New GLA Mutation Leading to Low Enzyme Activity and Kidney Disease Found in Chinese Patient

Joana Carvalho, PhD avatar

by Joana Carvalho, PhD |

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A143T mutation in GLA gene

A new mutation in the GLA gene was found in a Chinese patient with Fabry disease that leads to low alpha-galactosidase A (alpha-GAL A) activity and correlates with kidney symptoms linked to the disorder.

The case report, “Functional evaluation of a novel GLA causative mutation in Fabry disease,” was published in Molecular Genetics & Genomic Medicine.

Fabry disease is a rare genetic disorder caused by mutations in the GLA gene — located on the X chromosome — that provides instructions for the production of an enzyme called alpha-GAL A. These mutations typically affect the function of alpha-GAL A, leading to the accumulation of a type of fat called globotriaosylceramide (Gb3) in several tissues and organs.

“So far, more than 750 missense mutations have been reported in the Human Gene Mutation Database. Missense mutations affecting any one of the cysteines that form the disulfide bonds of the wild‐type [normal] GLA are associated with the classic FD [Fabry disease] phenotype [disease characteristics], and show negligible or very low residual enzyme activity,” the investigators wrote.

Missense mutations are single nucleotide (the building blocks of DNA) mutations that alter protein composition; cysteine is an amino acid (the building blocks of proteins) that may form disulfide bonds (a chemical structure) when paired with another cysteine residue.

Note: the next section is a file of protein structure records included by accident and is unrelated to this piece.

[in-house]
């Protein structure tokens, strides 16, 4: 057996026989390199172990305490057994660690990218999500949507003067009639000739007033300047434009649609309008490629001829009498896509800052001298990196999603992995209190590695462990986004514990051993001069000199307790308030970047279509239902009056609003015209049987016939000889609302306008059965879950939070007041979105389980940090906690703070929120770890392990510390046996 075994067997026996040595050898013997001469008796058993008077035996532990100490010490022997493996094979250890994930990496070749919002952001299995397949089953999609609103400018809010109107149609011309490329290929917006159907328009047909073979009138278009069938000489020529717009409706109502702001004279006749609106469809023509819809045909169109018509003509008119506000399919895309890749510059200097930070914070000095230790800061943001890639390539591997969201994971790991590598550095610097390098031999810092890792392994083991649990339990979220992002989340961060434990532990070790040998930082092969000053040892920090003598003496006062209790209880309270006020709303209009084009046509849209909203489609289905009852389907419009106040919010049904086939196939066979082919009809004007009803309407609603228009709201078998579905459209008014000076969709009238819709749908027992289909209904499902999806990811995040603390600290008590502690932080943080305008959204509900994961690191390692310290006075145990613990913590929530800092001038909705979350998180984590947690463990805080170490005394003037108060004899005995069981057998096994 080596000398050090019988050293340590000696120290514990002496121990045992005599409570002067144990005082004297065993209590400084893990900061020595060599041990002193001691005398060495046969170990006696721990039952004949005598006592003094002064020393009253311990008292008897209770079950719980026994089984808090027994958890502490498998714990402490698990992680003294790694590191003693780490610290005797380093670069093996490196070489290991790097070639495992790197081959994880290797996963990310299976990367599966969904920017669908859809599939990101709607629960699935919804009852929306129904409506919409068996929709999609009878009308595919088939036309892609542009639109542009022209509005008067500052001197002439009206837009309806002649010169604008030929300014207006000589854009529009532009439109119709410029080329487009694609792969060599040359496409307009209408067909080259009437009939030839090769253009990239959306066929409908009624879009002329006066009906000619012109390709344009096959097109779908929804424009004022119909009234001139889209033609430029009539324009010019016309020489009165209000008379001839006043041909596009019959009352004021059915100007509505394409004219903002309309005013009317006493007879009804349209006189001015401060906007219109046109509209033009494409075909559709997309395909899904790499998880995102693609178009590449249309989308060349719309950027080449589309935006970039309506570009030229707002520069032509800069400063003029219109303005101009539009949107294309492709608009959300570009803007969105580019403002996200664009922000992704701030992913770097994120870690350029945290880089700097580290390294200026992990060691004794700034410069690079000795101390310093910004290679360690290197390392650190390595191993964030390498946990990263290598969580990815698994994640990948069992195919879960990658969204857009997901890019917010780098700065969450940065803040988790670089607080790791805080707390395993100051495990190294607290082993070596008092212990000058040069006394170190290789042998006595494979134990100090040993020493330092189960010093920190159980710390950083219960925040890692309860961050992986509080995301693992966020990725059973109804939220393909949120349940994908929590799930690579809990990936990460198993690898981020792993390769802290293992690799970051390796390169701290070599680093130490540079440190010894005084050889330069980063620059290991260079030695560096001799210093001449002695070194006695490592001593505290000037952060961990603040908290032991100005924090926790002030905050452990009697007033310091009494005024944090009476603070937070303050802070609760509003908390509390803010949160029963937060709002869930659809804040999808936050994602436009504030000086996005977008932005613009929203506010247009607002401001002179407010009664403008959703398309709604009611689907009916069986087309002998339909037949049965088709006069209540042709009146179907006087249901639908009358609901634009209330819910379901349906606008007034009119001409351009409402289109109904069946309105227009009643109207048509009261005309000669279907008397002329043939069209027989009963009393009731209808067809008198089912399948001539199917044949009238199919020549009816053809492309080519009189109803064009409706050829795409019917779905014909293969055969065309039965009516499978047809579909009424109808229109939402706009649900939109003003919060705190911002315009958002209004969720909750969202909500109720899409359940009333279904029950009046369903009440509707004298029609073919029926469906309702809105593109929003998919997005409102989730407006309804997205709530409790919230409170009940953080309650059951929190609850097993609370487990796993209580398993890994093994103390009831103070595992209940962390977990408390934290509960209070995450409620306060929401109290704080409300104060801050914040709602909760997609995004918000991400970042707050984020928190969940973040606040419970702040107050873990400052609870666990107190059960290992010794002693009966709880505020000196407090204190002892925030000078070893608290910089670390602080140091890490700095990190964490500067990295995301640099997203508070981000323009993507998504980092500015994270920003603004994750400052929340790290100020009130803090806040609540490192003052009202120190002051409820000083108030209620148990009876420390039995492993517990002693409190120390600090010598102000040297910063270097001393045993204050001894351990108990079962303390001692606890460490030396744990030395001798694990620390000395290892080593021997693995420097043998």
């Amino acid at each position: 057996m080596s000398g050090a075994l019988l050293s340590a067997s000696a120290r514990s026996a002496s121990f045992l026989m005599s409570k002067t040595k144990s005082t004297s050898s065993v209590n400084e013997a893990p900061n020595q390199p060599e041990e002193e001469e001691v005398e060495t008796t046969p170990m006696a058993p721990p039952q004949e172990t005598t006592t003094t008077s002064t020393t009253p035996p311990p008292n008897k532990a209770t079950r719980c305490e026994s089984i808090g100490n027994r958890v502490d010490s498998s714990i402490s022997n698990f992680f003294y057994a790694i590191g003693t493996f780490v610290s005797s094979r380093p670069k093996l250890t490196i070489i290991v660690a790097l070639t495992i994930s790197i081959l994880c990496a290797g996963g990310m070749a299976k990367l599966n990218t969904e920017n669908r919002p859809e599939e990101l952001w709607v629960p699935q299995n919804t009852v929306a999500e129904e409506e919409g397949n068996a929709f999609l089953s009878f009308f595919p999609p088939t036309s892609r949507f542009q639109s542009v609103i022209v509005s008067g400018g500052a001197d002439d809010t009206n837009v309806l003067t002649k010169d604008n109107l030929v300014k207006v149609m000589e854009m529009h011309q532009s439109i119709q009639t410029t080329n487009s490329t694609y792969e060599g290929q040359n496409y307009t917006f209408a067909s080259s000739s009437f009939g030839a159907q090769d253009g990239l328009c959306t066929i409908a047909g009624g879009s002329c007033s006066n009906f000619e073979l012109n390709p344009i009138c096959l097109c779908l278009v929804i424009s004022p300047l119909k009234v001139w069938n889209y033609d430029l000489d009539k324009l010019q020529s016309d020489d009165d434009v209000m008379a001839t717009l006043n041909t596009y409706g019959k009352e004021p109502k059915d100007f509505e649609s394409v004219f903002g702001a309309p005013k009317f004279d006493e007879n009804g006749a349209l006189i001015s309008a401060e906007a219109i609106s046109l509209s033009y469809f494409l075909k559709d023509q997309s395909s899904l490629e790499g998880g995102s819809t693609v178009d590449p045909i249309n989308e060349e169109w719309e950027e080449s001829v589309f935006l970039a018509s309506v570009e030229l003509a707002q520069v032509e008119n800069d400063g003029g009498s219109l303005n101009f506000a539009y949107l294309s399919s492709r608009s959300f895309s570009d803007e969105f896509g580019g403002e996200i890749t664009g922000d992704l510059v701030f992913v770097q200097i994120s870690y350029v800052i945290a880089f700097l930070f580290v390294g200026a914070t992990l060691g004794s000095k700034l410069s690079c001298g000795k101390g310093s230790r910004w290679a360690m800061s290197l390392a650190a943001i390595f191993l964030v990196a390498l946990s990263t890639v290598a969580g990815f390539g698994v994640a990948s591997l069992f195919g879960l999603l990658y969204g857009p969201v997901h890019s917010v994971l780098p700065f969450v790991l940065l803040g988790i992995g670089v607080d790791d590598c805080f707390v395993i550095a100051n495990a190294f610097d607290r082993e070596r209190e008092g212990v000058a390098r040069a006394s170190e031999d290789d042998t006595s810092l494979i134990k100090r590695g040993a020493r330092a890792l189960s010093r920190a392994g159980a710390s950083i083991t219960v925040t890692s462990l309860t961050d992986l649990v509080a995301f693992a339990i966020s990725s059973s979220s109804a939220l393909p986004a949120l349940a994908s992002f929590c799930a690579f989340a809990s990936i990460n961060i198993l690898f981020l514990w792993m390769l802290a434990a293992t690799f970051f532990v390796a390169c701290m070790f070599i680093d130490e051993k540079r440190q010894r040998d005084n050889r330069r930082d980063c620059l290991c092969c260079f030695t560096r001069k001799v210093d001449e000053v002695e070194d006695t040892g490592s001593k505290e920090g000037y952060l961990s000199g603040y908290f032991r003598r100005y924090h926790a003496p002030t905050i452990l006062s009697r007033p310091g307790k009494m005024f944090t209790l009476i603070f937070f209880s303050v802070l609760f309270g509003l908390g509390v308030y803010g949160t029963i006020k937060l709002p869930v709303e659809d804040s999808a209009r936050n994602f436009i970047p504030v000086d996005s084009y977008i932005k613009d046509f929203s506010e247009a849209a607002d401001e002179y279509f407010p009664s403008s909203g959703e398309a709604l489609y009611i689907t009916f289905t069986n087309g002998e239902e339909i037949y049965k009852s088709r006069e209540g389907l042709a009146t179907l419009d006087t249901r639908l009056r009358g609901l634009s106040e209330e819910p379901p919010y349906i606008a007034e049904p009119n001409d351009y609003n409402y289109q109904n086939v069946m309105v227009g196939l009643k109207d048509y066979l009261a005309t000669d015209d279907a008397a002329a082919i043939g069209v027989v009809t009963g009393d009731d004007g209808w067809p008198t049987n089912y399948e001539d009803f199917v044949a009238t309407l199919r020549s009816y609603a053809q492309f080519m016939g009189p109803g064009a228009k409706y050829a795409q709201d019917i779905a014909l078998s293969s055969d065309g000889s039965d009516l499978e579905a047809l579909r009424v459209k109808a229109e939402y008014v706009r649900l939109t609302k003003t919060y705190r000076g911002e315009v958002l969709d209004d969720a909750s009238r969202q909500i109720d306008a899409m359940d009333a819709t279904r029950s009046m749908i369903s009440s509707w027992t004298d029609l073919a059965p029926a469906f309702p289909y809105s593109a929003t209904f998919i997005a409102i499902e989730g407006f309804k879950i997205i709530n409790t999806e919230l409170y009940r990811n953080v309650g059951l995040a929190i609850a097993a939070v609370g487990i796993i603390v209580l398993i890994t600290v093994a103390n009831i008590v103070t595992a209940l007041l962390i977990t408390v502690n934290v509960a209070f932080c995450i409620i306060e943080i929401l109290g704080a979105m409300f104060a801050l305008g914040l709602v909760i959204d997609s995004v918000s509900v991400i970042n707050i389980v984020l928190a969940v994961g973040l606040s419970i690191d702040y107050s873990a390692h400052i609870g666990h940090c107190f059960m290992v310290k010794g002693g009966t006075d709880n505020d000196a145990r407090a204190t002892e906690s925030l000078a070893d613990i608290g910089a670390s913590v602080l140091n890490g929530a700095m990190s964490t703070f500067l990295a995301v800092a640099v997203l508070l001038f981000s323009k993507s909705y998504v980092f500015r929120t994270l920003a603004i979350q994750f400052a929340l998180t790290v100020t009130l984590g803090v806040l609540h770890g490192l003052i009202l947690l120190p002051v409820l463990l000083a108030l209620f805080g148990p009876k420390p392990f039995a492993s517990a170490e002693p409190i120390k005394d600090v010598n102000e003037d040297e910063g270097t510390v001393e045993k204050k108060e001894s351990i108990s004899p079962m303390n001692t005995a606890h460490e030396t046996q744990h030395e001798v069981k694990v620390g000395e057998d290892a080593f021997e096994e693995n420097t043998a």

Researchers at Shanxi University in China identified a new missense mutation in a Chinese patient with Fabry disease and associated kidney disease.

The 38-year-old woman carried a new missense mutation in which the nucleotide thymine had been replaced by cytosine at position 280 in the GLA gene sequence (c.280T>C). This led to the production of an abnormal protein, one in which the amino acid cysteine had been replaced by arginine at position 94 of the alpha-GAL A protein sequence (p.Cys94Arg).

A kidney biopsy confirmed she had chronic nephritic syndrome, a type of kidney disease in which the filtering units of the kidneys (glomeruli) progressively become damaged and inflamed, eventually leading to kidney failure.

Quantitative real-time polymerase chain reaction (qRT-PCR) — a technique used to measure the expression levels of genes — confirmed the expression levels of GLA in her blood samples were approximately two-thirds the levels seen in samples obtained from three healthy volunteers.

After analyzing the crystal structure of the mutated alpha-GAL A enzyme, researchers found the mutation prevented the formation of a disulfide bond between amino acid residues at positions 52 and 94 of the protein sequence, likely impairing the enzyme’s normal activity and leading to the onset of Fabry disease.

Finally, they forced lab-cultured cells to produce this mutant form of GLA, and saw that the activity of alpha-GAL A was 40% lower than in cells with a non-mutated gene, confirming this missense mutation effectively impaired the enzymatic activity of alpha-GAL A.

They also found that alpha-GAL A had an abnormal localization inside cells that carried the c.280T>C mutation.

“In summary, we report a novel GLA mutation results in [kidney disease associated with Fabry disease]. Our study confirms that c.280T>C is a Fabry‐causative mutation and data in this study enrich Fabry mutation database and underlines the significance of family member genotyping and genetic counseling in diagnosis and treatment of the disease,” the researchers concluded.